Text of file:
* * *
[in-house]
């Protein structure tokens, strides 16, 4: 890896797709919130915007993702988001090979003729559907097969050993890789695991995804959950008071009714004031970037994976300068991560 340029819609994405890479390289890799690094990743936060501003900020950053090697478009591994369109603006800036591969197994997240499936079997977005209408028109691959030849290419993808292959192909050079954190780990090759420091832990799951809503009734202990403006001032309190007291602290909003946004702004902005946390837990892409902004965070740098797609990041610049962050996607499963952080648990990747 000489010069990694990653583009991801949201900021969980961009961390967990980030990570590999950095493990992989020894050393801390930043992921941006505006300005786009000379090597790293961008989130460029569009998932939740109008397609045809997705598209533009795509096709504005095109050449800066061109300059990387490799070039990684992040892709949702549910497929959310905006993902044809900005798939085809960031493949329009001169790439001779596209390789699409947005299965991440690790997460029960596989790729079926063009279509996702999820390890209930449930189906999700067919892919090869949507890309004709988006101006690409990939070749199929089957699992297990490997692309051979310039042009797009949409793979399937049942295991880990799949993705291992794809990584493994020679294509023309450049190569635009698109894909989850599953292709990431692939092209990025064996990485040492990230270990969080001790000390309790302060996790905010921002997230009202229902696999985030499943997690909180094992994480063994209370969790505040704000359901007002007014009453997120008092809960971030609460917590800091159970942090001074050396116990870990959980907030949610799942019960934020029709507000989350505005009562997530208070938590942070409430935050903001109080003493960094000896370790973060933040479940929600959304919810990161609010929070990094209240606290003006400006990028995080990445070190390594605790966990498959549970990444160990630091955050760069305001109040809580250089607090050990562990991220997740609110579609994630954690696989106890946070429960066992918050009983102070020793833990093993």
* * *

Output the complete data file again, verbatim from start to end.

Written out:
[in-house]
């Protein structure tokens, strides 16, 4: 890896797709919130915007993702988001090979003729559907097969050993890789695991995804959950008071009714004031970037994976300068991560 340029819609994405890479390289890799690094990743936060501003900020950053090697478009591994369109603006800036591969197994997240499936079997977005209408028109691959030849290419993808292959192909050079954190780990090759420091832990799951809503009734202990403006001032309190007291602290909003946004702004902005946390837990892409902004965070740098797609990041610049962050996607499963952080648990990747 000489010069990694990653583009991801949201900021969980961009961390967990980030990570590999950095493990992989020894050393801390930043992921941006505006300005786009000379090597790293961008989130460029569009998932939740109008397609045809997705598209533009795509096709504005095109050449800066061109300059990387490799070039990684992040892709949702549910497929959310905006993902044809900005798939085809960031493949329009001169790439001779596209390789699409947005299965991440690790997460029960596989790729079926063009279509996702999820390890209930449930189906999700067919892919090869949507890309004709988006101006690409990939070749199929089957699992297990490997692309051979310039042009797009949409793979399937049942295991880990799949993705291992794809990584493994020679294509023309450049190569635009698109894909989850599953292709990431692939092209990025064996990485040492990230270990969080001790000390309790302060996790905010921002997230009202229902696999985030499943997690909180094992994480063994209370969790505040704000359901007002007014009453997120008092809960971030609460917590800091159970942090001074050396116990870990959980907030949610799942019960934020029709507000989350505005009562997530208070938590942070409430935050903001109080003493960094000896370790973060933040479940929600959304919810990161609010929070990094209240606290003006400006990028995080990445070190390594605790966990498959549970990444160990630091955050760069305001109040809580250089607090050990562990991220997740609110579609994630954690696989106890946070429960066992918050009983102070020793833990093993």